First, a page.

Southeastern Peanut Farmer March 2018

Van Hensarling Richton, Miss. B Jones Yazoo City, Miss.

disease management from Jeff Gore, MSU entomologist, and Alan Henn, MSU plant pathologist. Chad Abbott, MSU research extension associate, provided results of 2017 on-farm growth regulator in Mississippi. Attendees also received an overview of peanut digging efficiency and effects on yield from Kendall Kirk, precision ag engineer at Clemson University, a 2018 market outlook from Marshall Lamb, director of the USDA ARS National Peanut Research Lab. The two-day meeting concluded with door prize drawings from several businesses and organizations including Kelley Manufacturing Co. and Amadas Industries. Baylor Travis, Tchula, Mississippi, received the Grand Door Prize of one season’s use of a new KMC peanut combine and Crystal Mahalitc, Vicksburg, Mississippi, received one season’s use of a Amadas four-row or six-row peanut inverter or certificate towards the purchase of a new Amadas self-propelled peanut combine or pull-type peanut combine. For more information on MPGA, visit t BY JOY CROSBY

Georgia Peanut Farm Show provides a day of education ore than 1,300 attendees were able to fine-tune their farming operations with information gained at the 42nd annual Georgia Peanut Farm Show and Conference on Jan. 18, 2018, at the University of Georgia Tifton Campus Conference Center in Tifton, Georgia. The show is sponsored by the Georgia Peanut Commission. The one-day show offered farmers a chance to view the products and services of more than 109 exhibitors, as well as a day of education from the University of Georgia peanut production seminar and the industry seed seminar. The Georgia Peanut Commission presented awards to individuals and businesses for their service to the peanut industry and promotion of peanuts across the United States. The award recipients are: Distinguished Service Award – Jeff Johnson, retired president of Birdsong Peanuts; Research and Education Award – Albert Culbreath, University of Georgia plant pathologist; Media Award – Craig Harney, video producer of special projects at WTOC; and Georgia Peanut Special


The Georgia Peanut Commission presented awards to individuals and businesses for their service to the peanut industry and promotion of peanuts across the United States during the 42nd annual Georgia Peanut Farm Show held Jan. 18, 2018, at the University of Georgia Tifton Campus Conference Center, Tifton, Ga. Pictured left to right: Armond Morris, GPC chairman; Media Award – Craig Harney with WTOC; Research & Education Award – Albert Culbreath, University of Georgia plant pathologist; Special Award – Matt Baldwin, professional bullfighter and Outstanding Georgia Young Peanut Farmer Award – Elton Baldy, Norman Park, Ga. (Not pictured: Distinguished Service Award – Jeff Johnson with Birdsong Peanuts.).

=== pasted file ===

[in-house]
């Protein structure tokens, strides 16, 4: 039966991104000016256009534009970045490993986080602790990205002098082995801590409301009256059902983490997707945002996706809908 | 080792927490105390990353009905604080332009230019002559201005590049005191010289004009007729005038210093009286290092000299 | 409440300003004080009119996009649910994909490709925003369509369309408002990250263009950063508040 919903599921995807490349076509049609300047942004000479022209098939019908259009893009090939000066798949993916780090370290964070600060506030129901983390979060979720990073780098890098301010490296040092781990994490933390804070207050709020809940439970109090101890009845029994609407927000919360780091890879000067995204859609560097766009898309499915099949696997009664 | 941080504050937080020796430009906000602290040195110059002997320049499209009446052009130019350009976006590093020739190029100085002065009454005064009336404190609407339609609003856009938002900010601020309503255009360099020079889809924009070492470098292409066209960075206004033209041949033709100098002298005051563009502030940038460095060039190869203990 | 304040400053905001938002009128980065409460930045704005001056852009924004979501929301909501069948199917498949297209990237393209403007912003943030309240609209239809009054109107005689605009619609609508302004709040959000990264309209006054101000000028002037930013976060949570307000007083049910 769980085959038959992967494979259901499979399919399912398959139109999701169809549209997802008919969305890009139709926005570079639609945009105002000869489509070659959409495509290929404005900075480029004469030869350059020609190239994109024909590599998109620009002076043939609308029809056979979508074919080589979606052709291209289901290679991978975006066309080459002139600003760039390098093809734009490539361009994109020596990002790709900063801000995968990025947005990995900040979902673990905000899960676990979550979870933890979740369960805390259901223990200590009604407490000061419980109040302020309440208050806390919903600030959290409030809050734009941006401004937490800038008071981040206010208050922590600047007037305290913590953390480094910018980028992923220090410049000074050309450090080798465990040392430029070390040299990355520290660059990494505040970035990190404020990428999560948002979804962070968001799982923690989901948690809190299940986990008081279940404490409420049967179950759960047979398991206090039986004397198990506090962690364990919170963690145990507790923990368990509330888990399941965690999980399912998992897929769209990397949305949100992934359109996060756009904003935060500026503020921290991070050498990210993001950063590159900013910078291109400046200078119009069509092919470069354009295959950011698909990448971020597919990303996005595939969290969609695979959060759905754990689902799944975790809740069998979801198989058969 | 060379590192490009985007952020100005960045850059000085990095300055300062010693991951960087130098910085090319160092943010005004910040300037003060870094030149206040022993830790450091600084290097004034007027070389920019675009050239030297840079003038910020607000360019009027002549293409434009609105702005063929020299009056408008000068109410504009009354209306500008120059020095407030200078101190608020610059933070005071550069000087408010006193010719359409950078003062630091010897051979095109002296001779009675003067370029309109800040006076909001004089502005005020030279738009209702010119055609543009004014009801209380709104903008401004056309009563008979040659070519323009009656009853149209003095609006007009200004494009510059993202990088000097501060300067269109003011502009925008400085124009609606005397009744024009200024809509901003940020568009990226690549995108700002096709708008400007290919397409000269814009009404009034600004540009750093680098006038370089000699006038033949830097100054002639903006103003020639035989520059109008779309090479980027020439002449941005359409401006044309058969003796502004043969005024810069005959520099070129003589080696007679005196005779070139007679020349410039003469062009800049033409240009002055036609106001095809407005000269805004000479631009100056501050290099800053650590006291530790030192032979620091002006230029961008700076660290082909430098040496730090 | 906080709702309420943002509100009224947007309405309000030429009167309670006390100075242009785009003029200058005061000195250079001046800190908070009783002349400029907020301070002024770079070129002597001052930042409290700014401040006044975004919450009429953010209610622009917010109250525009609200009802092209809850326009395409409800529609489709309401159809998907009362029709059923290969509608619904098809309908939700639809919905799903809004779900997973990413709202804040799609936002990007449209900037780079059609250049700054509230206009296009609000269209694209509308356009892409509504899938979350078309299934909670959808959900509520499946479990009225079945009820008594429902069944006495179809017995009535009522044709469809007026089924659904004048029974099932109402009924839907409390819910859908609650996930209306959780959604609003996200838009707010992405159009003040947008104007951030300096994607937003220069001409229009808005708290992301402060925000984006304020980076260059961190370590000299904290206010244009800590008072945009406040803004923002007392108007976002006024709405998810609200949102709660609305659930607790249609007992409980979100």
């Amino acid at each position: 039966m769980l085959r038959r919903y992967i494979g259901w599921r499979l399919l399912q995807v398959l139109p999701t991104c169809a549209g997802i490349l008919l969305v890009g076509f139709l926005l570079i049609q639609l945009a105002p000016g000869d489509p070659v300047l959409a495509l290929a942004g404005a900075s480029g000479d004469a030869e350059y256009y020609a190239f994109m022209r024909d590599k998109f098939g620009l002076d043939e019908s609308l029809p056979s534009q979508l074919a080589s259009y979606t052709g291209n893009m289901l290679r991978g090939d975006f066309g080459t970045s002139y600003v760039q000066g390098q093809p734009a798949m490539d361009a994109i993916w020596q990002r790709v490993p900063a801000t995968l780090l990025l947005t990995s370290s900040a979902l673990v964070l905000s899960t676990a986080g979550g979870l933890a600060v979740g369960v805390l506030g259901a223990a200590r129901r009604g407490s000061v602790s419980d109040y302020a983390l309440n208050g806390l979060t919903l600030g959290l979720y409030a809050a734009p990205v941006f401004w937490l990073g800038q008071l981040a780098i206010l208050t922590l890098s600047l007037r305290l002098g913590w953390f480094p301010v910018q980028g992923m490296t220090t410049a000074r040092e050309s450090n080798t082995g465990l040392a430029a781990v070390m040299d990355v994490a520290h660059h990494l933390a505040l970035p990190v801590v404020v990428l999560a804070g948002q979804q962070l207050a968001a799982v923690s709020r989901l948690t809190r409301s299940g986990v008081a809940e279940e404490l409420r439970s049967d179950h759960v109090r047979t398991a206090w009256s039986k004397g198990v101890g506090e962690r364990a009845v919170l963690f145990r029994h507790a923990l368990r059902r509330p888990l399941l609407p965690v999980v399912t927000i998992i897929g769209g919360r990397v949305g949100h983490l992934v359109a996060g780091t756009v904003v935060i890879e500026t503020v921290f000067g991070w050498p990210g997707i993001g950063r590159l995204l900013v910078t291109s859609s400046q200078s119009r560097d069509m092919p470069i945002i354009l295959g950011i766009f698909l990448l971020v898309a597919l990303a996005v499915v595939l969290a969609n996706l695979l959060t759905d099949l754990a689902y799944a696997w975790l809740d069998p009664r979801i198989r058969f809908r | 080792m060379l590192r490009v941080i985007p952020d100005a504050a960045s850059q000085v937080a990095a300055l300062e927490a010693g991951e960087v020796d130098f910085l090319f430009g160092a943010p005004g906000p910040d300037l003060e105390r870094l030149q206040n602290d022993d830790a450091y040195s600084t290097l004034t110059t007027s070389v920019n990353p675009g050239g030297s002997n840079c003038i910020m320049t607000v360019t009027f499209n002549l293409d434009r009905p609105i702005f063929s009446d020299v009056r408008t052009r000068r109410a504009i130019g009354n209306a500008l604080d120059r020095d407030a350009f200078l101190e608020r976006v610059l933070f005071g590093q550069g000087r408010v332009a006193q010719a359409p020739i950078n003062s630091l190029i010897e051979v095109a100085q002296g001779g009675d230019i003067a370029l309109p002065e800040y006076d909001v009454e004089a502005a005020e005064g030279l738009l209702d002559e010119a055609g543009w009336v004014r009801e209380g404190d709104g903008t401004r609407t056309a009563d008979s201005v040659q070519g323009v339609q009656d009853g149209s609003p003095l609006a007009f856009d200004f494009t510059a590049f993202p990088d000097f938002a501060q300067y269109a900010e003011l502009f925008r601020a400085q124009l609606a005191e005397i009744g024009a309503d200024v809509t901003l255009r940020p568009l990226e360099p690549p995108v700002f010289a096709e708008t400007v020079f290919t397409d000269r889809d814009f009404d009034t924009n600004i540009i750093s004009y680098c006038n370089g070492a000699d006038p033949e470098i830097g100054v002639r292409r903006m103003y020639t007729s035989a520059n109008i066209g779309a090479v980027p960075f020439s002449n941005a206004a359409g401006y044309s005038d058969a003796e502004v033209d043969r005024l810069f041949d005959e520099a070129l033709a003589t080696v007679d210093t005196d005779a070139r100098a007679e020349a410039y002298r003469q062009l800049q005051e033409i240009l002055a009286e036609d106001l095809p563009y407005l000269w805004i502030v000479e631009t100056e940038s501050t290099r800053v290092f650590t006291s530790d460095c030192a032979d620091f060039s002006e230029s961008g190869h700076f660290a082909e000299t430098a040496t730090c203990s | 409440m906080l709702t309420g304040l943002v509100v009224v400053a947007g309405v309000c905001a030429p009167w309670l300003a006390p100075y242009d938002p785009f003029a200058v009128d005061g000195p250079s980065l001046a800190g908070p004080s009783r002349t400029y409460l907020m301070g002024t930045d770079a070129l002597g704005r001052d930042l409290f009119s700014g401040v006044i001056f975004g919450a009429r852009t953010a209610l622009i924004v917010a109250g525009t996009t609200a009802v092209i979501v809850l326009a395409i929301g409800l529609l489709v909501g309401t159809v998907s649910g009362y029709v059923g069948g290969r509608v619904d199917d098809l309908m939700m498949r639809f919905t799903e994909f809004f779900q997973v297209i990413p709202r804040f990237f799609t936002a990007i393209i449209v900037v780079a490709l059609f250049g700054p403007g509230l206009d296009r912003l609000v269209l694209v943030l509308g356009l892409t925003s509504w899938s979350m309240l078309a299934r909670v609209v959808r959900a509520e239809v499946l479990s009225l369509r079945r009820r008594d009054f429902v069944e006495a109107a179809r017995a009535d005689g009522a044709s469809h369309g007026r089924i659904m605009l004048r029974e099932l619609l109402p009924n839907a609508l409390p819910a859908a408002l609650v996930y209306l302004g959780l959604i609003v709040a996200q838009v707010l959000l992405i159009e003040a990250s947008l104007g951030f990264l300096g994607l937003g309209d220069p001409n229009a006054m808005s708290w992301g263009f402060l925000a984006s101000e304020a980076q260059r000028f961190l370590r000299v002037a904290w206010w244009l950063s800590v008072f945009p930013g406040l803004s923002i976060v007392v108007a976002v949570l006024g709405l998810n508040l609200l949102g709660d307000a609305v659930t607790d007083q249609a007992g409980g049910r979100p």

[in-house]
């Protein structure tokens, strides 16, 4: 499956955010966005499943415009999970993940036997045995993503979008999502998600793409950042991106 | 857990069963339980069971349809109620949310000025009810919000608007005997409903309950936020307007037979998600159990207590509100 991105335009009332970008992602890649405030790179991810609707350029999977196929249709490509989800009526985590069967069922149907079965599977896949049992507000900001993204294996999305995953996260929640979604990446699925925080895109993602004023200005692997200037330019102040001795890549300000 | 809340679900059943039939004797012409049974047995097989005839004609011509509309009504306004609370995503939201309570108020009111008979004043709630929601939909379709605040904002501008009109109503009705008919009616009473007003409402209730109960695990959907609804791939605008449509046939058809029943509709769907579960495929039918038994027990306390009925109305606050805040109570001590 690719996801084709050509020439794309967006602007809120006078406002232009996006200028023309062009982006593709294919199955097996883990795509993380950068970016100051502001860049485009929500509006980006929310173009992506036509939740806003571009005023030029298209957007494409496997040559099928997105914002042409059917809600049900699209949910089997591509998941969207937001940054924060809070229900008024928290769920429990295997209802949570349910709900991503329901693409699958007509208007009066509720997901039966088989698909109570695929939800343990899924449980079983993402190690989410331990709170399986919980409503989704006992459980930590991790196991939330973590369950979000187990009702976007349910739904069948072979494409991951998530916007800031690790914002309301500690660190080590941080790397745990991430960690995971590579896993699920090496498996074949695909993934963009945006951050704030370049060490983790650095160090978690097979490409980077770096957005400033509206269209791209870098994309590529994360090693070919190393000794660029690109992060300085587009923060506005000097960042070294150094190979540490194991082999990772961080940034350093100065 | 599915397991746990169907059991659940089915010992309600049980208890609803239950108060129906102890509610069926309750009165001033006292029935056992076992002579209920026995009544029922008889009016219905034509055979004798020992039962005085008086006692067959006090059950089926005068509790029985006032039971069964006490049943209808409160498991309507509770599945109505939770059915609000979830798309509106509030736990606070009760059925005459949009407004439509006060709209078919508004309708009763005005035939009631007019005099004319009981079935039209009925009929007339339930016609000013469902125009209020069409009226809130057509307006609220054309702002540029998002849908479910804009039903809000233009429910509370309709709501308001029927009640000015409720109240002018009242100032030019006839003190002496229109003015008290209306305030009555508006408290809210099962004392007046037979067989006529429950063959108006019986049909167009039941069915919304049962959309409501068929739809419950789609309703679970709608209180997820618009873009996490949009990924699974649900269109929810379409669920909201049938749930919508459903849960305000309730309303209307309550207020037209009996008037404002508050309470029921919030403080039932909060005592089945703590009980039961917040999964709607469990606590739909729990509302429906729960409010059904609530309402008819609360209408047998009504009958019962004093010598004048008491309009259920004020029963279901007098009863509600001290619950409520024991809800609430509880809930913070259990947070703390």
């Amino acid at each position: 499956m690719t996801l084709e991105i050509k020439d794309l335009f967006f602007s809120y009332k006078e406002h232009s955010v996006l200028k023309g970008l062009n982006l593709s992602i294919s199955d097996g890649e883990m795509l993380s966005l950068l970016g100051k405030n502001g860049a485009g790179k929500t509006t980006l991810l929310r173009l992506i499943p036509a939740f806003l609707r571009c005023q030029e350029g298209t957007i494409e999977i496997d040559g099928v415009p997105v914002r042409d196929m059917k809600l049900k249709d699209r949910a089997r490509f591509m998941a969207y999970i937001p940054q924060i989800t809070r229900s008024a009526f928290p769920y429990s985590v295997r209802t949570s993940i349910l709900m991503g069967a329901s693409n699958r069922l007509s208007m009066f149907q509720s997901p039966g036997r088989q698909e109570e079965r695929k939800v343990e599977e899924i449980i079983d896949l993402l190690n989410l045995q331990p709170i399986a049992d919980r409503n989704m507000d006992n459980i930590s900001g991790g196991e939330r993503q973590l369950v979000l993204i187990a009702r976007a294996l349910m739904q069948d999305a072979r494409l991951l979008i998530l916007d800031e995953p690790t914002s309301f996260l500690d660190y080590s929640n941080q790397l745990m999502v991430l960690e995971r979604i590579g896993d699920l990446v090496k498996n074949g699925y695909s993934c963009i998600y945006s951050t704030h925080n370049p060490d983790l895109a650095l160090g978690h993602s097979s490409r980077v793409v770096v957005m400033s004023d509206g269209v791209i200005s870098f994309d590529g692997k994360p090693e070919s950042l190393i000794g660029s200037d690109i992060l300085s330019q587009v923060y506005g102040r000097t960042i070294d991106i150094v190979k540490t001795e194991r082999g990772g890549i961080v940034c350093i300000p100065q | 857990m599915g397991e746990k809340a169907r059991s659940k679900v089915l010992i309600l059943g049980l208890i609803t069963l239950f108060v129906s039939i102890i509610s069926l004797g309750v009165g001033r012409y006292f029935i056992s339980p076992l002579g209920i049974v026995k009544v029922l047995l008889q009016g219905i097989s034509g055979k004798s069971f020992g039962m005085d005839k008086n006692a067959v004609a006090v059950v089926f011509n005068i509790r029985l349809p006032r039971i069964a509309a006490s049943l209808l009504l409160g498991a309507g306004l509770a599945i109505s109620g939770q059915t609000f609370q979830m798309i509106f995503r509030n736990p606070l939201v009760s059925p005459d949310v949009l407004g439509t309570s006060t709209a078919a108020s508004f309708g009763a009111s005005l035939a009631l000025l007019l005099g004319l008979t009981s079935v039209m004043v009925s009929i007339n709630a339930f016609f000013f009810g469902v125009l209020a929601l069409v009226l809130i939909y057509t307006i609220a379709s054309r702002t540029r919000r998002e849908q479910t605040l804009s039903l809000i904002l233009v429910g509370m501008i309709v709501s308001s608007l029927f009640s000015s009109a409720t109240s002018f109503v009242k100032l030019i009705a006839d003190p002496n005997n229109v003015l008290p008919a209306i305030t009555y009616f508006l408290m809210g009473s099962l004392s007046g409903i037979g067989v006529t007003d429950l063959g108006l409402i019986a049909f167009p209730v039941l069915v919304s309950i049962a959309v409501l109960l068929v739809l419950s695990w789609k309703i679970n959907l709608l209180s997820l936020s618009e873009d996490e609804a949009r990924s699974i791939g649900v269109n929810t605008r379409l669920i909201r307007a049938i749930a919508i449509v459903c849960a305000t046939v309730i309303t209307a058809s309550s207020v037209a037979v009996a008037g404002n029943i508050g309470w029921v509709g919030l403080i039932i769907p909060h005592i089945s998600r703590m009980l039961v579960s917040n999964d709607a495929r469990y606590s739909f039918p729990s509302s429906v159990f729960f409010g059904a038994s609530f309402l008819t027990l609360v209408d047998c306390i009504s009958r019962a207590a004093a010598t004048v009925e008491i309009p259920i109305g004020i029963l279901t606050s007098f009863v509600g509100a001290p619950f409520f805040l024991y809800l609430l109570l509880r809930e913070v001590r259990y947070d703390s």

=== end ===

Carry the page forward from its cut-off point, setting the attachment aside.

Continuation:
Award to Matt Baldwin, professional bullfighter who promotes Georgia peanuts. The Outstanding Georgia Young Peanut Farmer Award, sponsored by the

Outstanding Georgia Peanut Farmers of the Year

Five farmers receive the Outstanding Georgia Peanut Farmer of the Year award during the Georgia Peanut Farm Show and Conference held Jan. 18, 2018, in Tifton, Ga. Pictured left to right: Armond Morris, Georgia Peanut Commission chairman from Tifton; District 1 – Ike Newberry, Arlington; District 2 – Chip Dorminy, Fitzgerald; District 3 – Charles Smith Jr., Wadley; District 4 – James ‘Roy’ Malone Sr. (not pictured), Dexter; District 5 – Marvin (not pictured) and Dania DeVane, Cuthbert; and Matt Cato with Agri Supply. The farmers received a sign to display at their farm and a $100 gift card from Agri Supply.


Southeastern Peanut Farmer March 2018

Georgia Peanut Commission and BASF, was presented to Elton Baldy of Norman Park, Georgia. The award is presented to one Georgia peanut farmer based upon the applicant’s overall farm operation; environmental and stewardship practices; and leadership and community service activities. Baldy’s farming operation includes 750 acres of cropland where he grows peanuts, soybeans, corn, wheat, hay and vegetables. In addition to the Outstanding Georgia Young Peanut Farmer Award, the Georgia Peanut Commission and Agri Supply presented the Outstanding Georgia Peanut Farmers of the Year Award to individuals representing each of the commission’s five districts. This award honors farmers who have the passion, diligence, leadership and desire to see the peanut industry in the state of Georgia continue to be the highest quality. Winners are pictured to the left. For photos and additional information on the Georgia Peanut Farm Show and Conference, visit the Georgia Peanut Commission website at t BY JOY CROSBY